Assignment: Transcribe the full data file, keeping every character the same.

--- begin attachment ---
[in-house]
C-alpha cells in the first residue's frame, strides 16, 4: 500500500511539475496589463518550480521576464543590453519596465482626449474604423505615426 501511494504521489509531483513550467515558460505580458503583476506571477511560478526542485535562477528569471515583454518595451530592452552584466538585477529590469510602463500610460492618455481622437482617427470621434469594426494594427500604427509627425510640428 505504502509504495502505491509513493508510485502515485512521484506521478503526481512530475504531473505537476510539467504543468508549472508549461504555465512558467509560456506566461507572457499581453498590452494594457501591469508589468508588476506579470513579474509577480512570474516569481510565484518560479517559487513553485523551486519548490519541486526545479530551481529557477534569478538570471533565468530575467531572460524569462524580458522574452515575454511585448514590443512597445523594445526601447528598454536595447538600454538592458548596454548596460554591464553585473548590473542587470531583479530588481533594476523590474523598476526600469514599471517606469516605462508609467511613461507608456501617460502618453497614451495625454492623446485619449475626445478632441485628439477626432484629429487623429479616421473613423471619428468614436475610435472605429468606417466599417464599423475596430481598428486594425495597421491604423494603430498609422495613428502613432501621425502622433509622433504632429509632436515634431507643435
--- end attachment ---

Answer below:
[in-house]
C-alpha cells in the first residue's frame, strides 16, 4: 500500500511539475496589463518550480521576464543590453519596465482626449474604423505615426 501511494504521489509531483513550467515558460505580458503583476506571477511560478526542485535562477528569471515583454518595451530592452552584466538585477529590469510602463500610460492618455481622437482617427470621434469594426494594427500604427509627425510640428 505504502509504495502505491509513493508510485502515485512521484506521478503526481512530475504531473505537476510539467504543468508549472508549461504555465512558467509560456506566461507572457499581453498590452494594457501591469508589468508588476506579470513579474509577480512570474516569481510565484518560479517559487513553485523551486519548490519541486526545479530551481529557477534569478538570471533565468530575467531572460524569462524580458522574452515575454511585448514590443512597445523594445526601447528598454536595447538600454538592458548596454548596460554591464553585473548590473542587470531583479530588481533594476523590474523598476526600469514599471517606469516605462508609467511613461507608456501617460502618453497614451495625454492623446485619449475626445478632441485628439477626432484629429487623429479616421473613423471619428468614436475610435472605429468606417466599417464599423475596430481598428486594425495597421491604423494603430498609422495613428502613432501621425502622433509622433504632429509632436515634431507643435